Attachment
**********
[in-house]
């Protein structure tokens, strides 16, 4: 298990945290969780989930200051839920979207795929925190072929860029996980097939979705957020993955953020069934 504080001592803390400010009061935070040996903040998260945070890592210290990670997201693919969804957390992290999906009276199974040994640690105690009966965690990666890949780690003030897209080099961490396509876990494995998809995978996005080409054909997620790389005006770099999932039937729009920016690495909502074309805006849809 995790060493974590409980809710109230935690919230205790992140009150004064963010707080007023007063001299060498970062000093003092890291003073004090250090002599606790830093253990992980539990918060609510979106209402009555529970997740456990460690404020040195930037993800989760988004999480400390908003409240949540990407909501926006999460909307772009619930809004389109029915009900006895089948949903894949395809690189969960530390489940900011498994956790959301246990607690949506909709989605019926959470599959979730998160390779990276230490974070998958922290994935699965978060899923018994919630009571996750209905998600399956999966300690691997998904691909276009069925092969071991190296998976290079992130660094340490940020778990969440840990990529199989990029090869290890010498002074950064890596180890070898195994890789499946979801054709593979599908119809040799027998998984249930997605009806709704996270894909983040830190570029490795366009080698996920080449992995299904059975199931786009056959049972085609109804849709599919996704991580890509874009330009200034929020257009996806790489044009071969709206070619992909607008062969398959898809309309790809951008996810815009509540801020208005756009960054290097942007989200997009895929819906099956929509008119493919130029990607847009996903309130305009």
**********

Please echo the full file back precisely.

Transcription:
[in-house]
């Protein structure tokens, strides 16, 4: 298990945290969780989930200051839920979207795929925190072929860029996980097939979705957020993955953020069934 504080001592803390400010009061935070040996903040998260945070890592210290990670997201693919969804957390992290999906009276199974040994640690105690009966965690990666890949780690003030897209080099961490396509876990494995998809995978996005080409054909997620790389005006770099999932039937729009920016690495909502074309805006849809 995790060493974590409980809710109230935690919230205790992140009150004064963010707080007023007063001299060498970062000093003092890291003073004090250090002599606790830093253990992980539990918060609510979106209402009555529970997740456990460690404020040195930037993800989760988004999480400390908003409240949540990407909501926006999460909307772009619930809004389109029915009900006895089948949903894949395809690189969960530390489940900011498994956790959301246990607690949506909709989605019926959470599959979730998160390779990276230490974070998958922290994935699965978060899923018994919630009571996750209905998600399956999966300690691997998904691909276009069925092969071991190296998976290079992130660094340490940020778990969440840990990529199989990029090869290890010498002074950064890596180890070898195994890789499946979801054709593979599908119809040799027998998984249930997605009806709704996270894909983040830190570029490795366009080698996920080449992995299904059975199931786009056959049972085609109804849709599919996704991580890509874009330009200034929020257009996806790489044009071969709206070619992909607008062969398959898809309309790809951008996810815009509540801020208005756009960054290097942007989200997009895929819906099956929509008119493919130029990607847009996903309130305009």